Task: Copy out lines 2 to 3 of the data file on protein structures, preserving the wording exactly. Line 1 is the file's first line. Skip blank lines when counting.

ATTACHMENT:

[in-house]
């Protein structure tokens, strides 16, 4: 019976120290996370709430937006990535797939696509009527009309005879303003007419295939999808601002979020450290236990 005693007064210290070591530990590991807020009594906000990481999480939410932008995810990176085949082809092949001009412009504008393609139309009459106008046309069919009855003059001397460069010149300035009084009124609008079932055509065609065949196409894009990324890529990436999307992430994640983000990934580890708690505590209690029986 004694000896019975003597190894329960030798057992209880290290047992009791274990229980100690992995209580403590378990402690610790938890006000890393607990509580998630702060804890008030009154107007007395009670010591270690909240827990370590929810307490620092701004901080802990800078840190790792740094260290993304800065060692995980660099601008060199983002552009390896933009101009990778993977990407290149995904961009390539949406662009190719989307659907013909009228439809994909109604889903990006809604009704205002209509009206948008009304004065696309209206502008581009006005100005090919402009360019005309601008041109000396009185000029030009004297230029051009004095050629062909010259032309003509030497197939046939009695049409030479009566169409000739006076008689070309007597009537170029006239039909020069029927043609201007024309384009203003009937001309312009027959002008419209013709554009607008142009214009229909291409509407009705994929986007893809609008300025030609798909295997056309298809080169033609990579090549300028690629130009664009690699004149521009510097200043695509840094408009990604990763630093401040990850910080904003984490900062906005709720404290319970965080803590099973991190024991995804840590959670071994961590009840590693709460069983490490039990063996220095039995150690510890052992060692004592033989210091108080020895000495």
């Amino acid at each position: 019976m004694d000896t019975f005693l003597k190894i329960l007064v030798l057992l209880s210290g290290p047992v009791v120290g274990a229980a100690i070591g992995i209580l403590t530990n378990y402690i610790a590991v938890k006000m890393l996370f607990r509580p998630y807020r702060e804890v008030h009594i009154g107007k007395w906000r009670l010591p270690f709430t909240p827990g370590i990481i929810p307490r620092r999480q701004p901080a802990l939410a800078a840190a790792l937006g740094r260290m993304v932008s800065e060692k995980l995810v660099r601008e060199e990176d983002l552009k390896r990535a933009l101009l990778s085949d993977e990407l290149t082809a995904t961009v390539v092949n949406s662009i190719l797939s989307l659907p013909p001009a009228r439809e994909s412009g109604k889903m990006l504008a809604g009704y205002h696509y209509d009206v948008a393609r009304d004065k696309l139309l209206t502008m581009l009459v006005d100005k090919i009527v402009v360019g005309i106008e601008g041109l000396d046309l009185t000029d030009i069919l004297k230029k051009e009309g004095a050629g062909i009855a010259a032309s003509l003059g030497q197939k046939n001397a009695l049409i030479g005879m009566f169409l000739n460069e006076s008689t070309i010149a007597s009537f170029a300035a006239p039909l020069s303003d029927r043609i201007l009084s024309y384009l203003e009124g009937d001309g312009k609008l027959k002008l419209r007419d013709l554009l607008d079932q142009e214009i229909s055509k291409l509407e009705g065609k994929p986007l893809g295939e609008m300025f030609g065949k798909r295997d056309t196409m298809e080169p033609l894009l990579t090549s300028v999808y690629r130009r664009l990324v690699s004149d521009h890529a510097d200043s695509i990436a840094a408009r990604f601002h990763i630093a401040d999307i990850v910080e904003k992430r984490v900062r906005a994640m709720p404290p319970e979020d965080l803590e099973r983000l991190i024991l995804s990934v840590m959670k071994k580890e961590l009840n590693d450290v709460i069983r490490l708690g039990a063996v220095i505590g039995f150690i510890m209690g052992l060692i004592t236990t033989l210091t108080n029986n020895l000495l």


């Protein structure tokens, strides 16, 4: 019976120290996370709430937006990535797939696509009527009309005879303003007419295939999808601002979020450290236990 005693007064210290070591530990590991807020009594906000990481999480939410932008995810990176085949082809092949001009412009504008393609139309009459106008046309069919009855003059001397460069010149300035009084009124609008079932055509065609065949196409894009990324890529990436999307992430994640983000990934580890708690505590209690029986 004694000896019975003597190894329960030798057992209880290290047992009791274990229980100690992995209580403590378990402690610790938890006000890393607990509580998630702060804890008030009154107007007395009670010591270690909240827990370590929810307490620092701004901080802990800078840190790792740094260290993304800065060692995980660099601008060199983002552009390896933009101009990778993977990407290149995904961009390539949406662009190719989307659907013909009228439809994909109604889903990006809604009704205002209509009206948008009304004065696309209206502008581009006005100005090919402009360019005309601008041109000396009185000029030009004297230029051009004095050629062909010259032309003509030497197939046939009695049409030479009566169409000739006076008689070309007597009537170029006239039909020069029927043609201007024309384009203003009937001309312009027959002008419209013709554009607008142009214009229909291409509407009705994929986007893809609008300025030609798909295997056309298809080169033609990579090549300028690629130009664009690699004149521009510097200043695509840094408009990604990763630093401040990850910080904003984490900062906005709720404290319970965080803590099973991190024991995804840590959670071994961590009840590693709460069983490490039990063996220095039995150690510890052992060692004592033989210091108080020895000495």
């Amino acid at each position: 019976m004694d000896t019975f005693l003597k190894i329960l007064v030798l057992l209880s210290g290290p047992v009791v120290g274990a229980a100690i070591g992995i209580l403590t530990n378990y402690i610790a590991v938890k006000m890393l996370f607990r509580p998630y807020r702060e804890v008030h009594i009154g107007k007395w906000r009670l010591p270690f709430t909240p827990g370590i990481i929810p307490r620092r999480q701004p901080a802990l939410a800078a840190a790792l937006g740094r260290m993304v932008s800065e060692k995980l995810v660099r601008e060199e990176d983002l552009k390896r990535a933009l101009l990778s085949d993977e990407l290149t082809a995904t961009v390539v092949n949406s662009i190719l797939s989307l659907p013909p001009a009228r439809e994909s412009g109604k889903m990006l504008a809604g009704y205002h696509y209509d009206v948008a393609r009304d004065k696309l139309l209206t502008m581009l009459v006005d100005k090919i009527v402009v360019g005309i106008e601008g041109l000396d046309l009185t000029d030009i069919l004297k230029k051009e009309g004095a050629g062909i009855a010259a032309s003509l003059g030497q197939k046939n001397a009695l049409i030479g005879m009566f169409l000739n460069e006076s008689t070309i010149a007597s009537f170029a300035a006239p039909l020069s303003d029927r043609i201007l009084s024309y384009l203003e009124g009937d001309g312009k609008l027959k002008l419209r007419d013709l554009l607008d079932q142009e214009i229909s055509k291409l509407e009705g065609k994929p986007l893809g295939e609008m300025f030609g065949k798909r295997d056309t196409m298809e080169p033609l894009l990579t090549s300028v999808y690629r130009r664009l990324v690699s004149d521009h890529a510097d200043s695509i990436a840094a408009r990604f601002h990763i630093a401040d999307i990850v910080e904003k992430r984490v900062r906005a994640m709720p404290p319970e979020d965080l803590e099973r983000l991190i024991l995804s990934v840590m959670k071994k580890e961590l009840n590693d450290v709460i069983r490490l708690g039990a063996v220095i505590g039995f150690i510890m209690g052992l060692i004592t236990t033989l210091t108080n029986n020895l000495l």